The Organic Checkoff requires all entities whom handle certified organic products with total gross sales/revenue in organic products in excess of $250,000 in a calendar year to remit one-tenth of one percent (0.1%) of its Net Organic Sales, which is the total gross in certified organic product minus (a) the cost of certified organic ingredients, feed, and inputs used in the production of certified products and (b) the cost of any non-organic agricultural ingredients used in the production of certified products.
Entities who handle organic products and have Gross Organic Revenue of $250,000 or less may elect to participate in the Checkoff as a voluntary assessed entity by remitting 0.1% of its Net Organic Sales.
A hot topic in the organic food world is whether fruits and vegetables grown with bioponics, hydroponics, aeroponics, aquaponics and containerized growing should be considered organic. Here’s what they are, what’s going on and what shoppers need to know.
Bioponics are soilless farming techniques where plants aren’t grown in the ground. In hydroponics, plants’ roots are immersed in nutrient-rich water. For aeroponics, roots are suspended in air and sprayed with nutrient-rich mist. Aquaponics combines hydroponics with fish farming. Plants are grown next to fish tanks and utilize nutrients from their waste. Sounds unpleasant, but it’s completely safe. There’s also containerized growing, which does involve soil but in greenhouses or beds, not in the ground. All these methods prohibit toxic pesticides in favor of approved organic fertilizers, are good for the environment, conserve resources like water and land and result in nutritious fruits and vegetables. So, what’s the issue?
No one doubts these methods are valuable, but should they be called organic? Opponents argue organic farming is all about feeding the soil. Proponents claim the U.S. standards for organic don’t make soil a necessity. USDA must decide if they need to expand the definition of organic to require inground soil (as it does in other countries) or if pesticide-free is enough to earn the label.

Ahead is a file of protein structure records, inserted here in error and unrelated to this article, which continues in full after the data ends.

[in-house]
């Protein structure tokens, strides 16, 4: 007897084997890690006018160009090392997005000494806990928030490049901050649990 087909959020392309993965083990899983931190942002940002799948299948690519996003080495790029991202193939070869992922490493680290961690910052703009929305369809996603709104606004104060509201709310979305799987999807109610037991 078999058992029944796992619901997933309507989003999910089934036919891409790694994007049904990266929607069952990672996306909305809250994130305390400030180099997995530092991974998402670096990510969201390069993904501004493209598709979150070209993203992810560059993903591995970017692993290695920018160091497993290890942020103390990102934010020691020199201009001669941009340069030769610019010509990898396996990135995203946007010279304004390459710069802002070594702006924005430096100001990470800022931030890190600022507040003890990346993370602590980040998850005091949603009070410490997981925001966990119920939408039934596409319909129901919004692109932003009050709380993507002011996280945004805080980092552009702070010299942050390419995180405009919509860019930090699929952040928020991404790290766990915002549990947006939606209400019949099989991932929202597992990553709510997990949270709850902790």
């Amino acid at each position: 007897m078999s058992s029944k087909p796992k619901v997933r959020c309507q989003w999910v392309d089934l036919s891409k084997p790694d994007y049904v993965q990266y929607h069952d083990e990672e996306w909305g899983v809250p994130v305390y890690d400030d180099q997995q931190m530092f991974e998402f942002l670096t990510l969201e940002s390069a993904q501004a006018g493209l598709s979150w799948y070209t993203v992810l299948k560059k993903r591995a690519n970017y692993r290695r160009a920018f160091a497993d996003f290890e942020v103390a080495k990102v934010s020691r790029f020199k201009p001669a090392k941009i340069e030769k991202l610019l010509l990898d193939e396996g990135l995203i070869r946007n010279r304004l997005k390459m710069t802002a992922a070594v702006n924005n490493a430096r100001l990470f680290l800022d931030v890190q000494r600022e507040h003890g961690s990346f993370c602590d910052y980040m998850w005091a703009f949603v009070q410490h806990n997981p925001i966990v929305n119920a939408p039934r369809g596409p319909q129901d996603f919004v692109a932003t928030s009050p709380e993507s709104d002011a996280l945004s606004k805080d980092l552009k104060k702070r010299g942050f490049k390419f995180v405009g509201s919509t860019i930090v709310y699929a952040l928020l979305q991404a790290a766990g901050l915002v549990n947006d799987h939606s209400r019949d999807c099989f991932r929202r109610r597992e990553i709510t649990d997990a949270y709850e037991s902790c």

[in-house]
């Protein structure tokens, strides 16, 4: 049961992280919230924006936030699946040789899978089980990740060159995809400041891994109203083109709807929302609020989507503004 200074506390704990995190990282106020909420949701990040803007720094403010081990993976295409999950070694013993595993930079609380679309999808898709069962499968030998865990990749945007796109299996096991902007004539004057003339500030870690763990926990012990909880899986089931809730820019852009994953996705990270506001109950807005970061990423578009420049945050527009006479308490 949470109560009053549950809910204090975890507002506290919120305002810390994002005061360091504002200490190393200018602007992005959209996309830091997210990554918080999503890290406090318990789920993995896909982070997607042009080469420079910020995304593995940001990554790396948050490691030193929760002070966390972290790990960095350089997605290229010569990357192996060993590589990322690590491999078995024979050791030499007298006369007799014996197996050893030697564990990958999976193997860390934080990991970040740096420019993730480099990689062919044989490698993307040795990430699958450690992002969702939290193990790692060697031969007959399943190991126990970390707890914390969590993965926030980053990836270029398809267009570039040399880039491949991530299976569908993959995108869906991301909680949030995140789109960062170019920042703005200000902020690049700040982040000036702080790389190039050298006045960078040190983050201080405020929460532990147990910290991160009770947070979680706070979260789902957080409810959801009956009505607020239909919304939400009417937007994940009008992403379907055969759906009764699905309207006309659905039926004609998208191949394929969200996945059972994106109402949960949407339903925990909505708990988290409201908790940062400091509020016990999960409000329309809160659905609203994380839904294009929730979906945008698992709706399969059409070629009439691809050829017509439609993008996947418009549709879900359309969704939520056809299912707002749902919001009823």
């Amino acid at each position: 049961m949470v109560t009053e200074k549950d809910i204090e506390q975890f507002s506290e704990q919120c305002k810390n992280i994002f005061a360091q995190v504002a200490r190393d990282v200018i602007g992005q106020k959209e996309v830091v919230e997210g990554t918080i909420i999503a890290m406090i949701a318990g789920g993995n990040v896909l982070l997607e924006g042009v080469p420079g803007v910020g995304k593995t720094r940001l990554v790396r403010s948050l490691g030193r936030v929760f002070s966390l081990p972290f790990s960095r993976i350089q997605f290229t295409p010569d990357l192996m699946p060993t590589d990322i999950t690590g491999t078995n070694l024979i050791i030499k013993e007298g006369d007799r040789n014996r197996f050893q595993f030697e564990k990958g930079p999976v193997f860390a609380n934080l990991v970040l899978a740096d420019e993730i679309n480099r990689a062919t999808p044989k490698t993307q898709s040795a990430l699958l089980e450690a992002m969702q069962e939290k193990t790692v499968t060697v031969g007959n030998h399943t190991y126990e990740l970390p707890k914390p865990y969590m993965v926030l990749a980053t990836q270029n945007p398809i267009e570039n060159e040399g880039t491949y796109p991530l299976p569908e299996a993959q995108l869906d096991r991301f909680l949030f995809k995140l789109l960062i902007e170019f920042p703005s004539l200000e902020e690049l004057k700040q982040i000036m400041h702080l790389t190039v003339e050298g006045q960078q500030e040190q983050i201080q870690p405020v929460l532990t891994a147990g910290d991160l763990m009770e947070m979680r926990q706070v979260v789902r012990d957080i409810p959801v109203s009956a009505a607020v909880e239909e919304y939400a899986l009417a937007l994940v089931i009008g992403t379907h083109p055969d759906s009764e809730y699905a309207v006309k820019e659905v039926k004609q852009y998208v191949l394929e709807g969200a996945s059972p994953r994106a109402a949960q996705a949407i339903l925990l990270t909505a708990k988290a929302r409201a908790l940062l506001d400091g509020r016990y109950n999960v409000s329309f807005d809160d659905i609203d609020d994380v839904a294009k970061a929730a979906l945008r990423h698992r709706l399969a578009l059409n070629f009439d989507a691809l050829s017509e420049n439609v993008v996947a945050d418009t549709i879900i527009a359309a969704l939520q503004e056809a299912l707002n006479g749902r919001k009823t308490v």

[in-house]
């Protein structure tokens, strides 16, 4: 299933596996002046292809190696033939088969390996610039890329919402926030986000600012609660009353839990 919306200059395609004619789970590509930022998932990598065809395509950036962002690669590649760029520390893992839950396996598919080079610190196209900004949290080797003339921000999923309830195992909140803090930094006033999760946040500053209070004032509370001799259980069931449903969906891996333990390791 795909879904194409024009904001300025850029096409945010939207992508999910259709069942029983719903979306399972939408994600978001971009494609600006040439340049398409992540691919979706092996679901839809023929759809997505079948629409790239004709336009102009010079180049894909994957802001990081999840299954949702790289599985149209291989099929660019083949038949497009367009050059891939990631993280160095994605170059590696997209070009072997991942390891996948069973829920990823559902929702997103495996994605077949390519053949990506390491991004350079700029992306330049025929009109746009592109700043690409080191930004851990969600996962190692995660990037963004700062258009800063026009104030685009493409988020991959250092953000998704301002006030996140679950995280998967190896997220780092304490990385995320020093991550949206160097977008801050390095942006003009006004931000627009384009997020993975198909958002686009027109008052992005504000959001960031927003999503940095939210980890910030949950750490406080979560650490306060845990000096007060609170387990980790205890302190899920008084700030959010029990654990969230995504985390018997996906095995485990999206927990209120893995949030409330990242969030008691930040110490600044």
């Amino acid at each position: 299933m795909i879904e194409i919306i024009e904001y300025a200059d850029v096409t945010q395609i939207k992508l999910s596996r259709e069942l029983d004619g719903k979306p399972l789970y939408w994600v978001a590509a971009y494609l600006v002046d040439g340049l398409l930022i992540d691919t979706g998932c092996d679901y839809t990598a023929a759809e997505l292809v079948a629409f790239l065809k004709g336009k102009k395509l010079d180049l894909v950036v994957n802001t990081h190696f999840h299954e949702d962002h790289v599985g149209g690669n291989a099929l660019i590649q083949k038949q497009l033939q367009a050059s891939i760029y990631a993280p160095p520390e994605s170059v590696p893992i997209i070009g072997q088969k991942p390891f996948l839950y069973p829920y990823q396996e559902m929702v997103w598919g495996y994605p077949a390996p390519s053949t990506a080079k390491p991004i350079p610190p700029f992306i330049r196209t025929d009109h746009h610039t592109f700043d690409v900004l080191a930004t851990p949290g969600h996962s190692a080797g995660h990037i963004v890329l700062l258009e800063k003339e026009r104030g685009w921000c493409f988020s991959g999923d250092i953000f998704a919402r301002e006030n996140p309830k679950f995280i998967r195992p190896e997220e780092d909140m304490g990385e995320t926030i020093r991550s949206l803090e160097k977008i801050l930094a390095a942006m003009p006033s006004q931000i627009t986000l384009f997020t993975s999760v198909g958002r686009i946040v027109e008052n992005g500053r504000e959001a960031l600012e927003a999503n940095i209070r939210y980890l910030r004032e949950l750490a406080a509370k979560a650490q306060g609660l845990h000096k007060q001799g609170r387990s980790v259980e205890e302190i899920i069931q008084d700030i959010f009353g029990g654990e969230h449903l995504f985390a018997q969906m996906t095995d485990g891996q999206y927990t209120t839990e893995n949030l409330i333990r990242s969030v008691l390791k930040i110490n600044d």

When you’re shopping for organic fruits and vegetables take note of how they were grown. Right now, the organic label is allowed on these products in the U.S. but that may change in the future. If you’re interested in exactly how the food was grown, ask the produce manager, vendor or farmer or explore the company’s website.
Want to know more? Check out our in-depth industry coverage on bioponics:
Even if you’re not sure what a checkoff is, you’ve likely heard of a few of these programs. Checkoffs were set up to support specific agricultural commodities without mentioning companies or brands. People who grow these commodities pay a mandatory fee and that money is used to fund research and marketing for their product. Checkoffs exist at both the federal and state level.
There are several checkoffs in the produce industry—Hass Avocado Board, National Watermelon Promotion Board, Mushroom Council and National Mango Board, just to name a few. The new USDA proposal dubbed GRO Organic aims to create a checkoff program to support all aspects of the organic food system: organic produce, dairy, meat, grains and processed foods.
Farmers, packers and retailers are split on the issue. On one hand, GRO would generate new money to fund research that could ultimately help increase demand and sales of organic products. On the other hand, this would be another expense to burden organic farmers and suppliers.
USDA is currently reviewing comments and deciding if this proposal should pass. If it is implemented, expect organic research and marketing efforts to increase in the future.
Want to know more? Check out our in-depth industry coverage on GRO.